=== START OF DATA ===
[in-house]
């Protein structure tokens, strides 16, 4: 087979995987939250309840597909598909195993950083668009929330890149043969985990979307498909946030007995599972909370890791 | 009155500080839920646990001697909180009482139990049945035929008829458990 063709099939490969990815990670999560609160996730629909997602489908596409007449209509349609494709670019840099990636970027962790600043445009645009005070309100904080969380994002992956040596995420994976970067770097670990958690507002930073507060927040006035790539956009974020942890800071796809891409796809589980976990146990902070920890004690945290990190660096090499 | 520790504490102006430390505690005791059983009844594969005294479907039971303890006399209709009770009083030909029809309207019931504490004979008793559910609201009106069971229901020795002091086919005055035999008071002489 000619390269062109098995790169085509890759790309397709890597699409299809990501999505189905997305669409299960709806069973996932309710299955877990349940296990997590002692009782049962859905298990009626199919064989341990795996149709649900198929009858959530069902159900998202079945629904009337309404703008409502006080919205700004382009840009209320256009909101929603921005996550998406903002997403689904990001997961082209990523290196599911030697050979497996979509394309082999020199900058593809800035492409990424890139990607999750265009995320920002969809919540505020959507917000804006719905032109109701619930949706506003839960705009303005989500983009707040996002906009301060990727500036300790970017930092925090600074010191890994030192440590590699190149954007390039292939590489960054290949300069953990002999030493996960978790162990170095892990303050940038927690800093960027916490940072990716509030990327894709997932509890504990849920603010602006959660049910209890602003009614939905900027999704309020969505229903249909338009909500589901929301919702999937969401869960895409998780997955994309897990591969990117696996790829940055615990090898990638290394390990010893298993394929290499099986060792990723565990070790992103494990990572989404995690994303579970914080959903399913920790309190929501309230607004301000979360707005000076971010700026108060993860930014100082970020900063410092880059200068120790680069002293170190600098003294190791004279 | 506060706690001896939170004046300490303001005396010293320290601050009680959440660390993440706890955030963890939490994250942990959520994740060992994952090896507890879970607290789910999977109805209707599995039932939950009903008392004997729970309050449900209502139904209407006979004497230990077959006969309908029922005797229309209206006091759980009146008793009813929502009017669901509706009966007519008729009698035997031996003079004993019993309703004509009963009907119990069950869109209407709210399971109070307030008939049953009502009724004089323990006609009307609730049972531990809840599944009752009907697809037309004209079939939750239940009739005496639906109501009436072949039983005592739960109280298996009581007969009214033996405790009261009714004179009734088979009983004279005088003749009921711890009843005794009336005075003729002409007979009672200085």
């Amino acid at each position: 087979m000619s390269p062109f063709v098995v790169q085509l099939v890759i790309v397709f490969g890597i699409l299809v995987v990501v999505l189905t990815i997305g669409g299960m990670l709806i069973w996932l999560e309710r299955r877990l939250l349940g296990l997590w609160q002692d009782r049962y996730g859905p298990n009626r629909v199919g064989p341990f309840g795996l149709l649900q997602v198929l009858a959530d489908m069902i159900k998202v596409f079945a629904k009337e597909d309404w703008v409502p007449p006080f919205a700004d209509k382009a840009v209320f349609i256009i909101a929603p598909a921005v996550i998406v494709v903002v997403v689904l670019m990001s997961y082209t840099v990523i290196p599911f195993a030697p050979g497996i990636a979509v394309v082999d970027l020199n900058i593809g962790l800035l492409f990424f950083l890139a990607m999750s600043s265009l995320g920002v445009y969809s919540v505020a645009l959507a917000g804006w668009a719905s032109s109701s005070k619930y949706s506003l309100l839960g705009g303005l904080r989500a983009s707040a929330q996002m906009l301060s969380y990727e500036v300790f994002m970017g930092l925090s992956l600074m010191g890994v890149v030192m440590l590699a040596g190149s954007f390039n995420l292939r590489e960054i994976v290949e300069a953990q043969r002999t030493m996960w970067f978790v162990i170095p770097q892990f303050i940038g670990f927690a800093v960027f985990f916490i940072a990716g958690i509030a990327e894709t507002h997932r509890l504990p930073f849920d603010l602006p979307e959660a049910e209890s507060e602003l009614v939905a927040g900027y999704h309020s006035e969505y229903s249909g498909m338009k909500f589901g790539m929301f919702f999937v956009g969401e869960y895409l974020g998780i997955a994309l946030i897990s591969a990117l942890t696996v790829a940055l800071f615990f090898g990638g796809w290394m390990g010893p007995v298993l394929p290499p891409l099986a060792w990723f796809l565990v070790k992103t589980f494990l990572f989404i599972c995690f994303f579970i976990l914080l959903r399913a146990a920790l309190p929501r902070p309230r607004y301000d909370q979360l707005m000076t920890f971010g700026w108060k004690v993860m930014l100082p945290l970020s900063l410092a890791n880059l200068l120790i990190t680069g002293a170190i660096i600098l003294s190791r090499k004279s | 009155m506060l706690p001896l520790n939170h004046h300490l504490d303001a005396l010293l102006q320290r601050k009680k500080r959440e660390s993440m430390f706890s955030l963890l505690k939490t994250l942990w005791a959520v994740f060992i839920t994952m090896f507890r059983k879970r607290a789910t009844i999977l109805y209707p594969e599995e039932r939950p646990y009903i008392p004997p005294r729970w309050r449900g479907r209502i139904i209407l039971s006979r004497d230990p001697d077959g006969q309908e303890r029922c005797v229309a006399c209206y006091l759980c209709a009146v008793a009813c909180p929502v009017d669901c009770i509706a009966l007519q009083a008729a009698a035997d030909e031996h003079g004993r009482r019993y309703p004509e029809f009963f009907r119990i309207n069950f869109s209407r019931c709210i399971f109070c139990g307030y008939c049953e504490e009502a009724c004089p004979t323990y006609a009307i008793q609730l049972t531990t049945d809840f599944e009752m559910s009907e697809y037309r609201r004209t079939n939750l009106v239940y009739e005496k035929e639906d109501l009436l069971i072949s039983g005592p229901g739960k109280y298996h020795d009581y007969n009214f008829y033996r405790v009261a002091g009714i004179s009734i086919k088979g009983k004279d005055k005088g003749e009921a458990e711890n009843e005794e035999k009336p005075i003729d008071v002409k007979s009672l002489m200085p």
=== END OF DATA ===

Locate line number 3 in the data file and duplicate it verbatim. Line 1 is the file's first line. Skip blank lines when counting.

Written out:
């Amino acid at each position: 087979m000619s390269p062109f063709v098995v790169q085509l099939v890759i790309v397709f490969g890597i699409l299809v995987v990501v999505l189905t990815i997305g669409g299960m990670l709806i069973w996932l999560e309710r299955r877990l939250l349940g296990l997590w609160q002692d009782r049962y996730g859905p298990n009626r629909v199919g064989p341990f309840g795996l149709l649900q997602v198929l009858a959530d489908m069902i159900k998202v596409f079945a629904k009337e597909d309404w703008v409502p007449p006080f919205a700004d209509k382009a840009v209320f349609i256009i909101a929603p598909a921005v996550i998406v494709v903002v997403v689904l670019m990001s997961y082209t840099v990523i290196p599911f195993a030697p050979g497996i990636a979509v394309v082999d970027l020199n900058i593809g962790l800035l492409f990424f950083l890139a990607m999750s600043s265009l995320g920002v445009y969809s919540v505020a645009l959507a917000g804006w668009a719905s032109s109701s005070k619930y949706s506003l309100l839960g705009g303005l904080r989500a983009s707040a929330q996002m906009l301060s969380y990727e500036v300790f994002m970017g930092l925090s992956l600074m010191g890994v890149v030192m440590l590699a040596g190149s954007f390039n995420l292939r590489e960054i994976v290949e300069a953990q043969r002999t030493m996960w970067f978790v162990i170095p770097q892990f303050i940038g670990f927690a800093v960027f985990f916490i940072a990716g958690i509030a990327e894709t507002h997932r509890l504990p930073f849920d603010l602006p979307e959660a049910e209890s507060e602003l009614v939905a927040g900027y999704h309020s006035e969505y229903s249909g498909m338009k909500f589901g790539m929301f919702f999937v956009g969401e869960y895409l974020g998780i997955a994309l946030i897990s591969a990117l942890t696996v790829a940055l800071f615990f090898g990638g796809w290394m390990g010893p007995v298993l394929p290499p891409l099986a060792w990723f796809l565990v070790k992103t589980f494990l990572f989404i599972c995690f994303f579970i976990l914080l959903r399913a146990a920790l309190p929501r902070p309230r607004y301000d909370q979360l707005m000076t920890f971010g700026w108060k004690v993860m930014l100082p945290l970020s900063l410092a890791n880059l200068l120790i990190t680069g002293a170190i660096i600098l003294s190791r090499k004279s | 009155m506060l706690p001896l520790n939170h004046h300490l504490d303001a005396l010293l102006q320290r601050k009680k500080r959440e660390s993440m430390f706890s955030l963890l505690k939490t994250l942990w005791a959520v994740f060992i839920t994952m090896f507890r059983k879970r607290a789910t009844i999977l109805y209707p594969e599995e039932r939950p646990y009903i008392p004997p005294r729970w309050r449900g479907r209502i139904i209407l039971s006979r004497d230990p001697d077959g006969q309908e303890r029922c005797v229309a006399c209206y006091l759980c209709a009146v008793a009813c909180p929502v009017d669901c009770i509706a009966l007519q009083a008729a009698a035997d030909e031996h003079g004993r009482r019993y309703p004509e029809f009963f009907r119990i309207n069950f869109s209407r019931c709210i399971f109070c139990g307030y008939c049953e504490e009502a009724c004089p004979t323990y006609a009307i008793q609730l049972t531990t049945d809840f599944e009752m559910s009907e697809y037309r609201r004209t079939n939750l009106v239940y009739e005496k035929e639906d109501l009436l069971i072949s039983g005592p229901g739960k109280y298996h020795d009581y007969n009214f008829y033996r405790v009261a002091g009714i004179s009734i086919k088979g009983k004279d005055k005088g003749e009921a458990e711890n009843e005794e035999k009336p005075i003729d008071v002409k007979s009672l002489m200085p």